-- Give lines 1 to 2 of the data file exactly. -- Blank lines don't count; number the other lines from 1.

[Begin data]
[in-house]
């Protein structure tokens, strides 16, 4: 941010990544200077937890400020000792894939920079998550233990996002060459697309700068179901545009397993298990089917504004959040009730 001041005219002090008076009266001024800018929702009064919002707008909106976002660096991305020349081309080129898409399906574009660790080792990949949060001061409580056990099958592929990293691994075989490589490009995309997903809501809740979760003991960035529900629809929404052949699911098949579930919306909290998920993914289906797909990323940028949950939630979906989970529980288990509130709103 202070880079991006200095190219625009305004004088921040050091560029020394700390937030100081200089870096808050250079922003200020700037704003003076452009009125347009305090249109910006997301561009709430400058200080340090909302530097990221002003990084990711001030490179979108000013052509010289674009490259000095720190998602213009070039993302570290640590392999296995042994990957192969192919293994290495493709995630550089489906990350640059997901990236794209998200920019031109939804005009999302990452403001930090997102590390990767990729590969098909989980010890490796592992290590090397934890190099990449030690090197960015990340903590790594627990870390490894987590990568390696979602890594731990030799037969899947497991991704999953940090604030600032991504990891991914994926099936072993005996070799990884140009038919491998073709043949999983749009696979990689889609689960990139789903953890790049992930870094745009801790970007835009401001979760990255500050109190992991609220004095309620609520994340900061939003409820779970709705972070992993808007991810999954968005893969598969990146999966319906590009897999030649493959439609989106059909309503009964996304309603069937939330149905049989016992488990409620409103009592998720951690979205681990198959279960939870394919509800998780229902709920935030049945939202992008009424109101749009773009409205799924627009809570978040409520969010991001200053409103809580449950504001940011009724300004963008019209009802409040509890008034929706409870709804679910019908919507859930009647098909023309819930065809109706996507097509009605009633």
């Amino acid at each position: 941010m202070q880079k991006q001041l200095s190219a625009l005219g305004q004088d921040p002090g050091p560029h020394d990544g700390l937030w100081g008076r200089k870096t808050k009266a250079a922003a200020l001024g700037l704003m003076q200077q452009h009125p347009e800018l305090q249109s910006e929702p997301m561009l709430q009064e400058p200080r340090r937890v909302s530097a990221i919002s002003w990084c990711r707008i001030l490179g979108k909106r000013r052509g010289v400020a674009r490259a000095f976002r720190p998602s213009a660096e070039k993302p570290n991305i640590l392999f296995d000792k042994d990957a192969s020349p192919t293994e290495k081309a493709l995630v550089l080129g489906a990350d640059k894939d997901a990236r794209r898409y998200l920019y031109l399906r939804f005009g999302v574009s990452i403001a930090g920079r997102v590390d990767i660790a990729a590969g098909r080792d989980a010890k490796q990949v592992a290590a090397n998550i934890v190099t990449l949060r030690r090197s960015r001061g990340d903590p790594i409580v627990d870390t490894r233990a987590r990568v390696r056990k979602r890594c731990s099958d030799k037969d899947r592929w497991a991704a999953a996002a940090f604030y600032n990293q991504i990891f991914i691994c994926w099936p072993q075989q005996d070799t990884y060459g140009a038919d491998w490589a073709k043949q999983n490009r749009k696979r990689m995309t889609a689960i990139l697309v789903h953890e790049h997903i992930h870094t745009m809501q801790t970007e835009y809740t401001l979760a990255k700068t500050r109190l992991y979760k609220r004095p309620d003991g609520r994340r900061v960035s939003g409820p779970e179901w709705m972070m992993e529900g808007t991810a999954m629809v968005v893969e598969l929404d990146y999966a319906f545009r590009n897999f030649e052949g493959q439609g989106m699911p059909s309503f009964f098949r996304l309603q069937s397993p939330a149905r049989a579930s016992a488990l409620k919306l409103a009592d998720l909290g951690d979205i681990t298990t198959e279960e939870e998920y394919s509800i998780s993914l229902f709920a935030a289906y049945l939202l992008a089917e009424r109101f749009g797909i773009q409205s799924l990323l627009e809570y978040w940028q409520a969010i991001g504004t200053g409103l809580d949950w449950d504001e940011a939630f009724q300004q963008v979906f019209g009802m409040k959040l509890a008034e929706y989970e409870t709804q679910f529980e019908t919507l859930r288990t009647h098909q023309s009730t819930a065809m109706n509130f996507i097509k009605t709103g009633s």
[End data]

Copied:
[in-house]
């Protein structure tokens, strides 16, 4: 941010990544200077937890400020000792894939920079998550233990996002060459697309700068179901545009397993298990089917504004959040009730 001041005219002090008076009266001024800018929702009064919002707008909106976002660096991305020349081309080129898409399906574009660790080792990949949060001061409580056990099958592929990293691994075989490589490009995309997903809501809740979760003991960035529900629809929404052949699911098949579930919306909290998920993914289906797909990323940028949950939630979906989970529980288990509130709103 202070880079991006200095190219625009305004004088921040050091560029020394700390937030100081200089870096808050250079922003200020700037704003003076452009009125347009305090249109910006997301561009709430400058200080340090909302530097990221002003990084990711001030490179979108000013052509010289674009490259000095720190998602213009070039993302570290640590392999296995042994990957192969192919293994290495493709995630550089489906990350640059997901990236794209998200920019031109939804005009999302990452403001930090997102590390990767990729590969098909989980010890490796592992290590090397934890190099990449030690090197960015990340903590790594627990870390490894987590990568390696979602890594731990030799037969899947497991991704999953940090604030600032991504990891991914994926099936072993005996070799990884140009038919491998073709043949999983749009696979990689889609689960990139789903953890790049992930870094745009801790970007835009401001979760990255500050109190992991609220004095309620609520994340900061939003409820779970709705972070992993808007991810999954968005893969598969990146999966319906590009897999030649493959439609989106059909309503009964996304309603069937939330149905049989016992488990409620409103009592998720951690979205681990198959279960939870394919509800998780229902709920935030049945939202992008009424109101749009773009409205799924627009809570978040409520969010991001200053409103809580449950504001940011009724300004963008019209009802409040509890008034929706409870709804679910019908919507859930009647098909023309819930065809109706996507097509009605009633």